Delayed activation of the mannose receptor following synthesis: Requirement for exit from the endoplasmic reticulum

Suzanne E. Pontow, Janice S. Blum, Philip D. Stahl

Research output: Contribution to journalArticlepeer-review

12 Scopus citations

Abstract

The macrophage mannose receptor specifically recognizes proteins and particles bearing mannose terminal oligosaccharide chains. In the present study, we examined the ability of newly synthesized receptor to bind ligand. Human monocyte-derived macrophages were pulse-labeled with [35S]Met and prepared for affinity chromatography on mannose-Sepharose. Mannose receptor in the flow-through and eluted fractions was detected by fluorography following immunoprecipitation and gel electrophoresis. Labeled mannose receptor was found exclusively in the nonbinding fraction until 10 min of chase. Following a 60-min chase, 67-86% of newly synthesized receptor was precipitated from the bound column fraction. The half-time for development of receptor binding activity was determined to be 35-40 min compared with a 45- min half, time for development of endoglycosidase H resistance. Mannose receptor synthesized by cells incubated in brefeldin A required more than 120 min to acquire endoglycosidase H resistance and maximal binding activity. Inhibitors of N-linked oligosaccharide processing or of O-glycosylation had no effect on the development of mannose receptor binding activity. Monensin prevented terminal sialylation of oligosaccharide side chains but did not inhibit receptor activation. Inclusion of aluminum fluoride in the chase media reversibly inhibited development of endoglycosidase H resistance and mannose-binding activity. We conclude that the mannose receptor undergoes delayed activation following synthesis and suggest that the activating event(s) occur following exit of the receptor from the endoplasmic reticulum and prior to its entry into the trans-Golgi.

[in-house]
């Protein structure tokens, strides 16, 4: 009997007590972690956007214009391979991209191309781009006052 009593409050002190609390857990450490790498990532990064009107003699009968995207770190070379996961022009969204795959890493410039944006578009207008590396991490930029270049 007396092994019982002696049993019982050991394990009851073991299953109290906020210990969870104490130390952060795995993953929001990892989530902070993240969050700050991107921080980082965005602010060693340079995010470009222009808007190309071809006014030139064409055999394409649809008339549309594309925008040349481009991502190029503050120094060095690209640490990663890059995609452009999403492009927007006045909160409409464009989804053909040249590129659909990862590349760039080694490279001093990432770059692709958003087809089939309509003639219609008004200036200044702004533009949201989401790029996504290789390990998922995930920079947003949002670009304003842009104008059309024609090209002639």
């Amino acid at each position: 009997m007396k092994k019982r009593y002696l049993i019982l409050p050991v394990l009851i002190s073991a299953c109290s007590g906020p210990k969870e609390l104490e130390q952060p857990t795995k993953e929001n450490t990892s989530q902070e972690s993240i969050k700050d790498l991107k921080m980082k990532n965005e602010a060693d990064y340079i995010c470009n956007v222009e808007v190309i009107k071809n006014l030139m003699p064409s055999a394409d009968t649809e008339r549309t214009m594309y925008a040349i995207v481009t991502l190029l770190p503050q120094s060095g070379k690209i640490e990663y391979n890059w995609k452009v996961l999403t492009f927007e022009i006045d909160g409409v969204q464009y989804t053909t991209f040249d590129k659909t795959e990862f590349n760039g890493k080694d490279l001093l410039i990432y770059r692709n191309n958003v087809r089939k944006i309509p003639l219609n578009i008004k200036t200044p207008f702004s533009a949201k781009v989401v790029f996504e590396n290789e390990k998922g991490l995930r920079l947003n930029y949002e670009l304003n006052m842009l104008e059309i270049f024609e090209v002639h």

Original languageEnglish (US)
Pages (from-to)30736-30740
Number of pages5
JournalJournal of Biological Chemistry
Volume271
Issue number48
DOIs
StatePublished - 1996

ASJC Scopus subject areas

  • Biochemistry
  • Molecular Biology
  • Cell Biology

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